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8th Annual Thomas Wolff Memorial Lecture
in Mathematics
January 13, 14, 20 and 21

4:15 p.m.  151 Sloan

Andrei Okounkov
Professor of Mathematics
Princeton University

The algebra and geometry of random surfaces

There exist deep and perhaps surprising connections between certain random surface models of direct probabilistic interest and algebraic geometry.  The random surface models in question are rather simple: these are the so-called stepped surfaces, also known as 3D Ising interfaces at zero temperature, and their close relatives. Various matrix models may be also viewed as more distant members of the same family.  The connections between these models and algebraic geometry go both ways. On the one hand,  enumerative problems related to algebraic curves may be answered in terms of partition functions of random surface models with specific boundary conditions. On the other hand, the analysis of random surfaces models, including such basic questions as the law of large numbers and the fluctuations around it is controlled by some different geometry, which is, in a sense, the "probabilistic mirror" to the original enumerative problem. I'll try to explain both directions of this correspondence in my lectures."

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Andrei Okounkov received his doctorate at Moscow State University in 1995 under Alexander Kirillov and Grigori Olshanski. He worked at the University of Chicago and the University of California at Berkeley before joining the faculty of Princeton University in 2002.

Okounkov's interests include representation theory, algebraic geometry, combinatorics, and mathematical physics. His results in asymptotic combinatorics include the first proof of the Baik-Deift-Johansson conjecture, which states that the asymptotics of random partitions distributed according to the Plancherel measure coincides with that of the eigenvalues of large Hermitian matrices. The new techniques that he developed for working with random partitions have found applications in ergodic theory, the study of random surfaces, and algebraic geometry.

Okounkov won the European Mathematical Society Prize in 2004 and the Fields Medal in 2006.

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You are invited to attend a dinner following the Thomas Wolff Memorial Lectures in Mathematics at The Athenaeum on Tuesday, January 13, 2009

Host bar   5:45 p.m.
Dinner  6:30 p.m.
Main Lounge

Reservations Required


Baby Spinach Frisee
kalamata olives, red onion, feta cheese, tomato, cucumber and Greek dressing

Grilled Chicken Breast
wild mushroom risotto, sweet pea emulsion and broccolini

Chocolate Whiskey Cake
chocolate and raspberry sauces

Please indicate if you require a vegetarian or kosher meal

For reservations, please contact Stacey V. Croomes at 626-395-4336 or send payment by Thursday,
January 8, 2009 made out to Caltech for $35.00 per person to:

Stacey V. Croomes

Caltech 253-37

Pasadena, CA  91125

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The Thomas Wolff lectures, sponsored by donations from his widow and his parents, memorialize Caltech’s great analyst who was tragically killed at age 46 in an automobile accident in July 2000. Wolff was a specialist in analysis, particularly harmonic analysis. Professor Wolff made numerous highly original contributions to the mathematical fields of Fourier analysis, partial differential equations, and complex analysis. A recurrent theme of his work was the application of finite combinatorial ideas to infinite, continuous problems.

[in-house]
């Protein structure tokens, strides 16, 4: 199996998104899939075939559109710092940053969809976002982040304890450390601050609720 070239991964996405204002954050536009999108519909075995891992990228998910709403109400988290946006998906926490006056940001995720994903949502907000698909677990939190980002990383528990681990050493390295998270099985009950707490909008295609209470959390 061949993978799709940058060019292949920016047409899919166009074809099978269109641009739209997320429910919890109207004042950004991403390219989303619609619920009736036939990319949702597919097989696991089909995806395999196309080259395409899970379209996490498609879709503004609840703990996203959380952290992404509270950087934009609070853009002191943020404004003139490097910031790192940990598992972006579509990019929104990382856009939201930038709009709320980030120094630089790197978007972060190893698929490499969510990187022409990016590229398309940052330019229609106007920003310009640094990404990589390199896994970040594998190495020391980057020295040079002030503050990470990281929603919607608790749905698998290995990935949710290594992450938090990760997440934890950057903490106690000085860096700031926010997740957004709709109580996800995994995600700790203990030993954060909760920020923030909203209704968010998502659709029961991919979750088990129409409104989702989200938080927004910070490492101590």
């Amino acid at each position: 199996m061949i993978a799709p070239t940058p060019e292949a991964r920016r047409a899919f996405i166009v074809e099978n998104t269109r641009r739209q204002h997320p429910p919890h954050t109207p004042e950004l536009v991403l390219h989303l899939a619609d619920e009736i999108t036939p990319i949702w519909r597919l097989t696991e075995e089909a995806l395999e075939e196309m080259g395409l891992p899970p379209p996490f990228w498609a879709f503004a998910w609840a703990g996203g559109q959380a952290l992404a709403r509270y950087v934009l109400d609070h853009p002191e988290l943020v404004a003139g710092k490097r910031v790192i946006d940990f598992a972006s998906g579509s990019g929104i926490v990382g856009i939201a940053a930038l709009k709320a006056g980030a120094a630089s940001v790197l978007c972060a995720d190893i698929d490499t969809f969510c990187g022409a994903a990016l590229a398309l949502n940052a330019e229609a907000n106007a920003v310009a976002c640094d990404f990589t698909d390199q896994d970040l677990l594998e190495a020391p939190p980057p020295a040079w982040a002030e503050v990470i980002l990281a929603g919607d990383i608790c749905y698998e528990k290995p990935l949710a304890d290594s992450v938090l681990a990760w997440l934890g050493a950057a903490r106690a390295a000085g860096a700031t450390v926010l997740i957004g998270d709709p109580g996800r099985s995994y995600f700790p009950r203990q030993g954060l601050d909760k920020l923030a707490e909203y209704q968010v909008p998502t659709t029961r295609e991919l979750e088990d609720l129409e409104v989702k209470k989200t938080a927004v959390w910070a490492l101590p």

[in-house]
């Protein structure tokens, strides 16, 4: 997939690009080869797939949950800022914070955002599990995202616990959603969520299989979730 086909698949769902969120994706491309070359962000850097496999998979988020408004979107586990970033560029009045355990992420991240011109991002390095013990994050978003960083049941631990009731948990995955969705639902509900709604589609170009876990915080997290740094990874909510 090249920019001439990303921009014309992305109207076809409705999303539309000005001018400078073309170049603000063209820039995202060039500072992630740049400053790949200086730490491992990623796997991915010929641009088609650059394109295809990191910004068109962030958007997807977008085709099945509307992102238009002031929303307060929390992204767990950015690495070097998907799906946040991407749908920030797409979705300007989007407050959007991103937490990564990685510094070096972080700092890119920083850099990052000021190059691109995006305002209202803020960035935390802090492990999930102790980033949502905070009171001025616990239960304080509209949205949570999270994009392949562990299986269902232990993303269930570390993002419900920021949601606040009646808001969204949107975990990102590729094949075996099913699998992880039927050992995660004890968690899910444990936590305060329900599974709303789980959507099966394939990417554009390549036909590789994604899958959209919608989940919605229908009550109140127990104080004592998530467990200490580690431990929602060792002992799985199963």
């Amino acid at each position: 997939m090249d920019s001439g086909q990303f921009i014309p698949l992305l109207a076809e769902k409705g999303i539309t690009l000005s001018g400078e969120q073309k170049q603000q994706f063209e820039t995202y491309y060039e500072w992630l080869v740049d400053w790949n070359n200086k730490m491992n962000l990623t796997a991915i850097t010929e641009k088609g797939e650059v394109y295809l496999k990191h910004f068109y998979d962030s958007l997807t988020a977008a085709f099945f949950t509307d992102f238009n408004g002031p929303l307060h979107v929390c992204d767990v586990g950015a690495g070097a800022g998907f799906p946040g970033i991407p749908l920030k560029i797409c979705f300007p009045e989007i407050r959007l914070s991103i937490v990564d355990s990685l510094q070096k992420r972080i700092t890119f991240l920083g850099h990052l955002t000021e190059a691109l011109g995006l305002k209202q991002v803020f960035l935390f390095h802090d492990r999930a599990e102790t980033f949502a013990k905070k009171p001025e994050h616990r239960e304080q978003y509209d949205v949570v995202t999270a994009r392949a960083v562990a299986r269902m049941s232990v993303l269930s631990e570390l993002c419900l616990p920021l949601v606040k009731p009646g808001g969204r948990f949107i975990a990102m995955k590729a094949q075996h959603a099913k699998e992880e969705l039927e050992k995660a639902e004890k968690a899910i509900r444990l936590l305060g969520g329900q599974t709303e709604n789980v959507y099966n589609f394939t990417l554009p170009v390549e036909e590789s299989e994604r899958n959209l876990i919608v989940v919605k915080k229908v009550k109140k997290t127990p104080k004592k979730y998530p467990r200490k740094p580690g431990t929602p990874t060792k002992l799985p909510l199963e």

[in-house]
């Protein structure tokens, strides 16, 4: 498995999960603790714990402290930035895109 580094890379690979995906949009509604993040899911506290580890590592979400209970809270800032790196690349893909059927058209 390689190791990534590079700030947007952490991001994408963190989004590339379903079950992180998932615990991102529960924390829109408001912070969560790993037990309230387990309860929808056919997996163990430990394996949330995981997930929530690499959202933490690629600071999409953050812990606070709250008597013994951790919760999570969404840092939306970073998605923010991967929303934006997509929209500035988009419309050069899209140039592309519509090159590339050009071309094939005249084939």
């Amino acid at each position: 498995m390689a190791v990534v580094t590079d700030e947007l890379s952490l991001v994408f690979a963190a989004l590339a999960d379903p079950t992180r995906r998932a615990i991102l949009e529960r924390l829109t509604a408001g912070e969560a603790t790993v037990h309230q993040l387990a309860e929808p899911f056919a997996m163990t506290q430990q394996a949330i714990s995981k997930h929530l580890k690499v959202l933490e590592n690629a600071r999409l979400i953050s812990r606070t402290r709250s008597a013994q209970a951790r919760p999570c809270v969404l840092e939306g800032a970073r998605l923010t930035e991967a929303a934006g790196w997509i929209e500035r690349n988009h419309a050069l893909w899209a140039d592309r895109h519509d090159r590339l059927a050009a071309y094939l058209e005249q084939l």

His early work on the Corona theorem, done as a Berkeley graduate student, stunned the mathematical community with its simplicity. Tom never wrote it up himself since several book writers asked for permission to include the proof in their books where it appeared not long after he discovered it. After producing a number of very significant papers between 1980 and 1995, he turned to the Kakeya problem and its significance in harmonic analysis, works whose impact is still being explored.

Peter Jones, professor of mathematics at Yale, described Tom’s contributions as follows: “The hallmark of his approach to research was to select a problem where the present tools of harmonic analysis were wholly inadequate for the task. After a period of extreme concentration, he would come up with a new technique, usually of astonishing originality. With this new technique and his well-known ability to handle great technical complications, the problem would be solved. After a few more problems in the area were resolved, the field would be changed forever. Tom would move on to an entirely new domain of research, and the rest of the analysis community would spend years trying to catch up. In the mathematical community, the common and rapid response to these breakthroughs was that they were seen not just as watershed events, but as lightning strikes that permanently altered the landscape.”

Tom Wolff was noted for his analytic prowess, the depth of his insights, and the passion with which he nurtured the talents of young mathematicians. We miss him.

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